Investors have embraced a range of defensive strategies, from low-volatility funds to defensive growth stocks to old-fashioned cash. Buyer beware.
The Partners III Opportunity Fund's Institutional Class returned +19.48% in the first calendar quarter compared to +13.65% for the S&P 500 and +14.04% for the Russell 3000. For the fiscal year ended March 31, the Partners III Opportunity Fund's Institutional Class returned +11.25% compared to +9.50% for the S&P 500 and +8.77% for the Russell 3000. Warning! GuruFocus has detected 5 Warning Sign with INS.
A recent resurgence for stocks after a more than six-month corrective hiatus has many market participants questioning its durability, with trading volumes holding near the lowest levels of 2019.
The S&P 500 did very little during the trading week, as Friday was a holiday. The volume is very low, and of course we are in the middle of earnings season. Beyond that we are at the top of the market, and of course there is a lot of resistance above.
The S&P 500 fell slightly during the Thursday session and then turned around to recover the losses. Obviously with Friday being Good Friday, the underlying index wasn’t trading.
Forget Tiger Woods. On Wall Street, Bill Ackman is attempting a comeback for the ages — perhaps by reverting to investing basics.
A strong dollar has weighed on gold prices. An ETF strategist lays out the case to swap the precious metal for China A-Shares and energy stocks.
Investors have all but abandoned sectors considered defensive in favor of cyclical stocks that perform better during periods of healthy growth.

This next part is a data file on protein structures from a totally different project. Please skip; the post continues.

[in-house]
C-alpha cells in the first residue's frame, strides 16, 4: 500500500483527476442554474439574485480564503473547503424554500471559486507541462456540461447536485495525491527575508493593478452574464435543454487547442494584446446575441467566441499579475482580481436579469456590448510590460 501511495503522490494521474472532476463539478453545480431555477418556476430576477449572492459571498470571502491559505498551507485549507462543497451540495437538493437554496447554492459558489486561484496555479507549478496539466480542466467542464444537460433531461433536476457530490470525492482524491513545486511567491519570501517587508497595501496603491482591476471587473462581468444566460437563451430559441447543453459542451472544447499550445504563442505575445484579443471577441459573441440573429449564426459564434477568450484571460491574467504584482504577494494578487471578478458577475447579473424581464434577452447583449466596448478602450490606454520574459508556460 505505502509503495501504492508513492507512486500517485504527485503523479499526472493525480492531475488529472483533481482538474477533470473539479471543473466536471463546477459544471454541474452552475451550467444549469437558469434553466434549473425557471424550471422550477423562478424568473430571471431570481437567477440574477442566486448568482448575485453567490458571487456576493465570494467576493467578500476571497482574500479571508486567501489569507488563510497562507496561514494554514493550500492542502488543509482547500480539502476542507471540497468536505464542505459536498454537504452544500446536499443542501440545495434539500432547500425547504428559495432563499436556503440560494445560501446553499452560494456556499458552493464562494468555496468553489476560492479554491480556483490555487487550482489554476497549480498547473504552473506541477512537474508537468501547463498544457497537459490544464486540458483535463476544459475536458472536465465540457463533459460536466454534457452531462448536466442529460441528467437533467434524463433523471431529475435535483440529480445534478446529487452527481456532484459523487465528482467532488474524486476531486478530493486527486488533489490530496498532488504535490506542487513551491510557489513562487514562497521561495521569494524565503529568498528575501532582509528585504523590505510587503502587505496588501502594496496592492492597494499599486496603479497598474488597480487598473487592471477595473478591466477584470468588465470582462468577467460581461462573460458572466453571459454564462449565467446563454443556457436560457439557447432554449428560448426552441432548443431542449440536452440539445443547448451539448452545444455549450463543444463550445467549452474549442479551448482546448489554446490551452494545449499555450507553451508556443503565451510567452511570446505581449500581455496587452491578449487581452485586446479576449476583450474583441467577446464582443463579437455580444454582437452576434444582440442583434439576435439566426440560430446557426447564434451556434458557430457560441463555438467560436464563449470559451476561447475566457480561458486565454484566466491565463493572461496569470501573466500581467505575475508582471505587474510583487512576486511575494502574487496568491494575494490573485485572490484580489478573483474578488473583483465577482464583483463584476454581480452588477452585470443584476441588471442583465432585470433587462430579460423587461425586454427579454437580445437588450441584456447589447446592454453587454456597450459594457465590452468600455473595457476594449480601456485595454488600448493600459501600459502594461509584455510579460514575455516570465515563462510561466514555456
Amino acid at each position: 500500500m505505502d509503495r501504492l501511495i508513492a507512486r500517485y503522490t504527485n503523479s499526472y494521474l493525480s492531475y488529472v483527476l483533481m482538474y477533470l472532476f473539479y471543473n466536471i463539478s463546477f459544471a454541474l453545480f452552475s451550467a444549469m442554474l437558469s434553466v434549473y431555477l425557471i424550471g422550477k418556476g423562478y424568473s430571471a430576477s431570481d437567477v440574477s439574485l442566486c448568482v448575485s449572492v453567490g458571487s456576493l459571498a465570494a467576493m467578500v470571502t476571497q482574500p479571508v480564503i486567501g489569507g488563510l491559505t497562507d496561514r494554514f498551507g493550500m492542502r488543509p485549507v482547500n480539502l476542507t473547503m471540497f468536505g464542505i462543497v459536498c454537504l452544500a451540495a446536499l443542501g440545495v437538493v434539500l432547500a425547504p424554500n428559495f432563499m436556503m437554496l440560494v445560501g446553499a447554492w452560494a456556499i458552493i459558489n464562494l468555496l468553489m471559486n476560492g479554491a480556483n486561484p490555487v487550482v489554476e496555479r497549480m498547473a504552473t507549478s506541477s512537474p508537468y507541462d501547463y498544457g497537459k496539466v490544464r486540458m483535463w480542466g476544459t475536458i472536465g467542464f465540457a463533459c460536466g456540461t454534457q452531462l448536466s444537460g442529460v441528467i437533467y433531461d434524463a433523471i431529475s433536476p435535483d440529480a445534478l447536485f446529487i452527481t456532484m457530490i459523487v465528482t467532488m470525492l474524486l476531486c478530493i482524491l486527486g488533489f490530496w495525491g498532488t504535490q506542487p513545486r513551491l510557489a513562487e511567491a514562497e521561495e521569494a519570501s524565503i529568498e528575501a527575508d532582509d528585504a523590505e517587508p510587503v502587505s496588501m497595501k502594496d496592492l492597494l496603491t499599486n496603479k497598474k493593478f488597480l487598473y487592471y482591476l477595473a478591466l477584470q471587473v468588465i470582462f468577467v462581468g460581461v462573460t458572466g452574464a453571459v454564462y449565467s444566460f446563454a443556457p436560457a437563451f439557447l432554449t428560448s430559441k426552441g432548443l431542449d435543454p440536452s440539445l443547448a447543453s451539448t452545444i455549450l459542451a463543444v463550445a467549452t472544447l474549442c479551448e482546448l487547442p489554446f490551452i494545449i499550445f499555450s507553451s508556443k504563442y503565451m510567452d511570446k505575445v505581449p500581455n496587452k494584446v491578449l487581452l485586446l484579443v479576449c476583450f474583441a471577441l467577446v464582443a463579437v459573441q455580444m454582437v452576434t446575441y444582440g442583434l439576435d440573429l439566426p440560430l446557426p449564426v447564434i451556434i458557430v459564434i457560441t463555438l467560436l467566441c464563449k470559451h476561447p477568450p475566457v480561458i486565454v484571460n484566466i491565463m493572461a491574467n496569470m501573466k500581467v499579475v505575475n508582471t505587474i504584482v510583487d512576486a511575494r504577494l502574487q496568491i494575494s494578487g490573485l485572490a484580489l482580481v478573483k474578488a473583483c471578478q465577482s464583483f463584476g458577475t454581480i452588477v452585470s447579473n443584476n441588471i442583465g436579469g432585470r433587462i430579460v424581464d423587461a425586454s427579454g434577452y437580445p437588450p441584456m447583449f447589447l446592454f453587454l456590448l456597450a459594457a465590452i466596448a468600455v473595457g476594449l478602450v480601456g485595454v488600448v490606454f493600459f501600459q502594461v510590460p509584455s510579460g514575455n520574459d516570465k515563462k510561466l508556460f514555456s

BlackRock Inc. Chief Exeuctive Larry Fink says that with stocks knocking on the door of record highs, a surge to the upside appears more likely than a market collapse
MARKET EXTRA Major U.S. exchanges will be closed on Good Friday, while the most-watched European markets will be closed on both Good Friday and Easter Monday. Good Friday is a Christian holiday that commemorates the crucifixion of Jesus Christ, while Easter Monday is the Monday following Easter Sunday, which celebrates Christ’s resurrection.
Bears worry about valuations, profit margins, the length of the economic expansion, and the lack of flows. They may be overstating the problem.
For investors, though, it’s a dream come true. The Dow Jones Industrial Average gained 147.24 points, or 0.6%, to close at 26,559.54, while the S&P 500 dipped 0.1% to 2905.03, and the Nasdaq Composite advanced 0.2% to 7998.06. Fears of a looming recession induced panic-selling in December and left investors wondering what had happened.
Under Armour Inc.'s North American president, Jason LaRose, will step down from his role effective April 30, 2019, the athletic company announced in a filing. Patrik Frisk, Under Armour's chief operating officer, will head up the North American business on an interim basis. Under Armour is scheduled to announce first-quarter earnings on May 2 before the opening bell. Under Armour shares have gained 8.2% over the last three months roughly in line with the S&P 500 index , which is up 8.8% for the period.